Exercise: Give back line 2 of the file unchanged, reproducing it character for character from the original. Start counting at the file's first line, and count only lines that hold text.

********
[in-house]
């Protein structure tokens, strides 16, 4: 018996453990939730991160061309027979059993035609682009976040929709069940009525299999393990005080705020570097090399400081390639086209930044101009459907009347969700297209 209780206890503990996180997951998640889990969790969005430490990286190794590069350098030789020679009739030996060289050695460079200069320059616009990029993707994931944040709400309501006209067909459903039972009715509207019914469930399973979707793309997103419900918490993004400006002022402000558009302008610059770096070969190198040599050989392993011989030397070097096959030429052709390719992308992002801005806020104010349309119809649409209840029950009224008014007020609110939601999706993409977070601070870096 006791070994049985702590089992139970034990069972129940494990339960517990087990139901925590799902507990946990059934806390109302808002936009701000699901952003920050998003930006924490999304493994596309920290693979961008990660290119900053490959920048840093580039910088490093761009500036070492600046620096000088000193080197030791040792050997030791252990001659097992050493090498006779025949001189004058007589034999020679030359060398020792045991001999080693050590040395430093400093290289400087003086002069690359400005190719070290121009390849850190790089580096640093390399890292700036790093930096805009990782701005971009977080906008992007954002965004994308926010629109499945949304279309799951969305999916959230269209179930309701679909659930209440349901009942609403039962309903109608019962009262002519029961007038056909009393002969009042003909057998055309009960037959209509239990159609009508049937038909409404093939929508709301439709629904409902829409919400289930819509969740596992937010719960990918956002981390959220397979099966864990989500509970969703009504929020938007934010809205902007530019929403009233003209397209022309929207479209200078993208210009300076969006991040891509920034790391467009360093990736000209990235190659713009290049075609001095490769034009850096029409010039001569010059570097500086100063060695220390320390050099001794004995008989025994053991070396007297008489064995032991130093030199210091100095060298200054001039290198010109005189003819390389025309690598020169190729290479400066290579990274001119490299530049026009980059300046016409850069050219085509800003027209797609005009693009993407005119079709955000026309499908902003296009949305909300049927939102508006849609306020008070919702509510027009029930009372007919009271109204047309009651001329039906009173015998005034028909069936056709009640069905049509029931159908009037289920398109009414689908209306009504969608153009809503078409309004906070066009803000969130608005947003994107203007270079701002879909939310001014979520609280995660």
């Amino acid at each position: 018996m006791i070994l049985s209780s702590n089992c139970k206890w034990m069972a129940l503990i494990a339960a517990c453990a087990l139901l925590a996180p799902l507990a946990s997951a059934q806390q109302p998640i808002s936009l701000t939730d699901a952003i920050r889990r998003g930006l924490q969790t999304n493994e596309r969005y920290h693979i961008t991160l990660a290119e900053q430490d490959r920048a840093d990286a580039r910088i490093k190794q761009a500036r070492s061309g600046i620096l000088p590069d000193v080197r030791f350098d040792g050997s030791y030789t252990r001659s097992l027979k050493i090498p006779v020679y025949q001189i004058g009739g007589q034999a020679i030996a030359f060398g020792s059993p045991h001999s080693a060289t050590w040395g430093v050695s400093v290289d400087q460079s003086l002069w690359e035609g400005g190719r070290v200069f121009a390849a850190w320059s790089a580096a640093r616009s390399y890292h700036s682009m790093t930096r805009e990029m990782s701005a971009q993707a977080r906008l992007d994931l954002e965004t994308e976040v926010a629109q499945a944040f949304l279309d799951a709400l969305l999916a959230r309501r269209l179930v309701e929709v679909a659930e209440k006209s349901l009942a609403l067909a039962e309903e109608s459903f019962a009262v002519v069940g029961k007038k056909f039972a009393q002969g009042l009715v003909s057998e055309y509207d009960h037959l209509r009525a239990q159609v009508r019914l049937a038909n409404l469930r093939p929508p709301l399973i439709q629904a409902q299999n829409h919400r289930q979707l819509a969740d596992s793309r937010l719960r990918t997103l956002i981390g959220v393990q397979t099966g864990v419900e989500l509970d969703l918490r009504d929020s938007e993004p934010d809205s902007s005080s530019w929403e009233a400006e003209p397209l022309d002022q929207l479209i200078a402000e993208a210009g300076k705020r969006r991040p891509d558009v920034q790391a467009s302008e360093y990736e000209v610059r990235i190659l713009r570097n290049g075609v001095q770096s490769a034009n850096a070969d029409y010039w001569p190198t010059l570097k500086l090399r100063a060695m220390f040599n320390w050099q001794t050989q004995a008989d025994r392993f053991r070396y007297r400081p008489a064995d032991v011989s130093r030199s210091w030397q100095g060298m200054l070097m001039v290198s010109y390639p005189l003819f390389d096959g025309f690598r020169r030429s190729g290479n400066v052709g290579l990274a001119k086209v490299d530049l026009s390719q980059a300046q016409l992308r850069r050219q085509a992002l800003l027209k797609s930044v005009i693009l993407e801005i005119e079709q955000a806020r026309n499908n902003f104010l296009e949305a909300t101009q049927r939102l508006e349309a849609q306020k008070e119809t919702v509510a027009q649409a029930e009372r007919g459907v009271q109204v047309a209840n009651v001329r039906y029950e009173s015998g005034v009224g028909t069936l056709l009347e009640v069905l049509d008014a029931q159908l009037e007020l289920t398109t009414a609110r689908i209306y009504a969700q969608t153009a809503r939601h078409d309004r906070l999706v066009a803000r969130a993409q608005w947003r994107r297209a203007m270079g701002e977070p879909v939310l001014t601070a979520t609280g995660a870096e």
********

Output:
């Protein structure tokens, strides 16, 4: 018996453990939730991160061309027979059993035609682009976040929709069940009525299999393990005080705020570097090399400081390639086209930044101009459907009347969700297209 209780206890503990996180997951998640889990969790969005430490990286190794590069350098030789020679009739030996060289050695460079200069320059616009990029993707994931944040709400309501006209067909459903039972009715509207019914469930399973979707793309997103419900918490993004400006002022402000558009302008610059770096070969190198040599050989392993011989030397070097096959030429052709390719992308992002801005806020104010349309119809649409209840029950009224008014007020609110939601999706993409977070601070870096 006791070994049985702590089992139970034990069972129940494990339960517990087990139901925590799902507990946990059934806390109302808002936009701000699901952003920050998003930006924490999304493994596309920290693979961008990660290119900053490959920048840093580039910088490093761009500036070492600046620096000088000193080197030791040792050997030791252990001659097992050493090498006779025949001189004058007589034999020679030359060398020792045991001999080693050590040395430093400093290289400087003086002069690359400005190719070290121009390849850190790089580096640093390399890292700036790093930096805009990782701005971009977080906008992007954002965004994308926010629109499945949304279309799951969305999916959230269209179930309701679909659930209440349901009942609403039962309903109608019962009262002519029961007038056909009393002969009042003909057998055309009960037959209509239990159609009508049937038909409404093939929508709301439709629904409902829409919400289930819509969740596992937010719960990918956002981390959220397979099966864990989500509970969703009504929020938007934010809205902007530019929403009233003209397209022309929207479209200078993208210009300076969006991040891509920034790391467009360093990736000209990235190659713009290049075609001095490769034009850096029409010039001569010059570097500086100063060695220390320390050099001794004995008989025994053991070396007297008489064995032991130093030199210091100095060298200054001039290198010109005189003819390389025309690598020169190729290479400066290579990274001119490299530049026009980059300046016409850069050219085509800003027209797609005009693009993407005119079709955000026309499908902003296009949305909300049927939102508006849609306020008070919702509510027009029930009372007919009271109204047309009651001329039906009173015998005034028909069936056709009640069905049509029931159908009037289920398109009414689908209306009504969608153009809503078409309004906070066009803000969130608005947003994107203007270079701002879909939310001014979520609280995660």